The Interview

“And your prognosis?” She leaned back, scrutinizing the male across the desk.

“Um…” He fidgeted with his wedding ring. “Err…”

“At this rate, I’m won’t be getting my fifteen minutes of quality time.” Arms crossed, she scanned the room with a huff of disdain. “Tick-tock.”

His fingers tugged at his too-tight collar. “Well, the reports and our tests—”

“Prove, what?” Her swinging crossed leg made her stiletto’s heel to glint in the light like the tip of a black dagger.

His mouth went dry, unable to swallow. “Um, well if you look at—”

“I don’t want to look at the images I can find at home. I’m here for a report. Your verbal presentation. Not a show and tell lesson. I want to know strengths. Weaknesses.” She shifted in her seat. “These chairs are so uncomfortable.”

“I can get you another one?”

“And waste my fifteen-minute time slot. Listen, Mr,” she said, checking her wristwatch. “I want to know the basics. Simple—failure or pass? Brain scientist or truck driver.”

“No one fails grade two and your son is doing well.” Relieved to see her smile, he dabbed at the sweat from his brow, mumbling, “I hate parent-teacher interviews.”

200 words

from the flash collection HOME SWEET—NOT.

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It came in the mail

“Tommyyyyyyy,” hollered the housekeeper from the front door.

“Stop ya bellowin’,” his boots echoed on the wooden floorboards. “What, woman?”

“This came in the mail, got proper paperwork  everythin’.” She passed the envelope and pointed outside.

Tommy opened the packet, his eyes darted across the pages, then flicked to the open doorway. His frown deepened as his jaw locked tight.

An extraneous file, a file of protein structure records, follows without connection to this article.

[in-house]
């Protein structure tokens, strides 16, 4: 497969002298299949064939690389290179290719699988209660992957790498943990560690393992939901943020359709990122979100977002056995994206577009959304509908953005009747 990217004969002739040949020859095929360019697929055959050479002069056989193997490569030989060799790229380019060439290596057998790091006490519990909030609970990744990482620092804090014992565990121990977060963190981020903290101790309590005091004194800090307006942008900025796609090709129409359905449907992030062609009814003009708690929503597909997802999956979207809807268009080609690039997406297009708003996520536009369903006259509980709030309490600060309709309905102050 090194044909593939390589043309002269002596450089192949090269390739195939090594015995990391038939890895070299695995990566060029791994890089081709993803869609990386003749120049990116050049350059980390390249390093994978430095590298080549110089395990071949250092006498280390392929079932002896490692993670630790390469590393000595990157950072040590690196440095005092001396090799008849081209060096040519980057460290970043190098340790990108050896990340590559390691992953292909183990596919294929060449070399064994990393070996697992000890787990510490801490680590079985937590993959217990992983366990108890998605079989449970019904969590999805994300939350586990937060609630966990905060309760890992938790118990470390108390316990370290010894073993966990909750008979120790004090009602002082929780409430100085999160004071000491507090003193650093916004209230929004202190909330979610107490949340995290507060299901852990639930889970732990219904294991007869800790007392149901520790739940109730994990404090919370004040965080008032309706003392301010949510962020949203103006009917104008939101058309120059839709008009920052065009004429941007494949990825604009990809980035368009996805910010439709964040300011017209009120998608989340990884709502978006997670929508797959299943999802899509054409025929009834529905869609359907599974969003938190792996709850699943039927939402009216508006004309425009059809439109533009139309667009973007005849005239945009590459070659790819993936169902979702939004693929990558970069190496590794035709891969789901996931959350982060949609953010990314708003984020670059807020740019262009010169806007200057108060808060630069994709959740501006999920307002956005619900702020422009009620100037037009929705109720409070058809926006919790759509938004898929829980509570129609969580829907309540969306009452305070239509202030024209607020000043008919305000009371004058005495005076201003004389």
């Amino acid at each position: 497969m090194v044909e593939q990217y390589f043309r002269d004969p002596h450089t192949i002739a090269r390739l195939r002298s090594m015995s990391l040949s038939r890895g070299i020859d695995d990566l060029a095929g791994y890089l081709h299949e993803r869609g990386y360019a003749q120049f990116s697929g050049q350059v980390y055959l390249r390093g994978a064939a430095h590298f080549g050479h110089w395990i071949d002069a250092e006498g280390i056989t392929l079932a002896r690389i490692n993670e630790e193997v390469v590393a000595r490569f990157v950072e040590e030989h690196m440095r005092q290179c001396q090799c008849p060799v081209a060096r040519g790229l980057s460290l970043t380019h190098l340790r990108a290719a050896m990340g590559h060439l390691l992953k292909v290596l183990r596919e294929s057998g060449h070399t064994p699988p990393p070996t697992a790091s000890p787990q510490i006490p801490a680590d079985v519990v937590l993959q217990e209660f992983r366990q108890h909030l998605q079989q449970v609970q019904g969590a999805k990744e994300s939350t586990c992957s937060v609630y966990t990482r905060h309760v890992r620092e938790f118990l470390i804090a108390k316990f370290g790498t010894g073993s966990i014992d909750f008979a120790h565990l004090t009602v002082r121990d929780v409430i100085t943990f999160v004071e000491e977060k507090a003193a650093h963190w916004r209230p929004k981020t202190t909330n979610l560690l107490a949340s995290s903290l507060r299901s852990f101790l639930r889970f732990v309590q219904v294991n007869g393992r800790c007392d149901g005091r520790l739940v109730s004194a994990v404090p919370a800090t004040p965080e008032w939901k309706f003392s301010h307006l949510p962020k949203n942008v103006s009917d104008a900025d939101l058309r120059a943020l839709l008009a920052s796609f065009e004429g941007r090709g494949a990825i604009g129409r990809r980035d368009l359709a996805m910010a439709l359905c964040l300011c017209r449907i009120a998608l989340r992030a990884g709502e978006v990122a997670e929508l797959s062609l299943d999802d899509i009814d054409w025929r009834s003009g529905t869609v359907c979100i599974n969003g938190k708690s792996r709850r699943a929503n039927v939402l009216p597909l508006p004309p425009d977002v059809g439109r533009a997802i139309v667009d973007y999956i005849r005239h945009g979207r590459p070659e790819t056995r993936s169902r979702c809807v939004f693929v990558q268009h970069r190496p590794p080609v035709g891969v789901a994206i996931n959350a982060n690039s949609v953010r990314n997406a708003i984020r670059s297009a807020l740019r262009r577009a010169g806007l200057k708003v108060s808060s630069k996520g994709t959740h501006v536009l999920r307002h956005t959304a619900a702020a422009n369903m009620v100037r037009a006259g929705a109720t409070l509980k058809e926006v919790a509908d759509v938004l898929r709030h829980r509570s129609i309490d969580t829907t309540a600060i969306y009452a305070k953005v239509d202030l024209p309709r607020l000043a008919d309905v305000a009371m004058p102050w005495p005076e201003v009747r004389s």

“What’s it say?”

He cleared his throat, licked his lips, and stepped forwards, mumbling, “It’s time to stop being the villain of this tale.”

“What does that mean?”

“What do you have to say for yourself, boy?”

“Hello, father.”

 

(100 words)

 

from the flash fiction collection HOME SWEET ~ NOT!

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Vehicular Larrikanism

“I’ll check it later,” he said, scratching beneath his oil-stained baseball cap as her bottom lip dropped while staring up at him with pleading puppy-eyes. Shaking his head, he leaned down to the rear tyre.  “Y’know, mechanicin’ isn’t magic. It’s just a process of elimination.”

“But—”

“You realize it’s a car, an’ not moving camouflaged-art?”

“But—”

“This is a two-wheeled drive —not four-wheeled drive.”

“But—”

“It’s not a billy goat or a reincarnated army tank.”

“But—”

“Not a born-again gecko gripping metallic-mud-wrestler.”

“But—”

“My truck’s tyre’s bigger than this teeny, tiny, car. Our cattle’s bigger than this vehicle. It’s a toy-car designed to never leave city limits.” He reached beneath the chassis and sighed heavily at the sight. “You know, cars perform much better when they’re not luggin’ a forest’s worth of tree,” he said, dragging out a long branch from under the wheel arch. “What did this little car ever do to you to deserve this kind of treatment?”

She jumped into the front seat and started it up. Her feet barely reached the pedals as she crunched the car into gear. “It’s survived everything we’ve put it through, so far.”

“Poor car. Especially with you drivin’ it. Where d’ya get it?”

“It fell off this road-train, Uncle. No one claimed it.”

“Course no one would want it, kid, not when we’re in four-wheel drive country. I’m surprised the bull-dust hasn’t swallowed it up yet.” He closed her door and the whole car shook. “How come you’ve got it when you’re not old enough to get a license?”

“There’s a wager goin’ on what it’ll take for me to kill it. But, I’m not allowed to shoot it or hit anythin’ to trigger-off the airbags. Hey, do you reckon it’ll float? I wonder if I can hook the outboard motor onto it?”

“Get gone, girlie,” he muttered, wiping his grimy hands on a rag as red dust billowed out from behind the tiny car cutting through the open plains. Wallabies raised their heads from under the shady eucalyptus trees, watching her drive past, upsetting a screeching aerial escort of white galahs to fly above her trail of red dust. “That’s it, I’m buyin’ that kid a bloody TV, to get ‘er away from all this country….”

(377 words)

FROM MOVING MOMENTS

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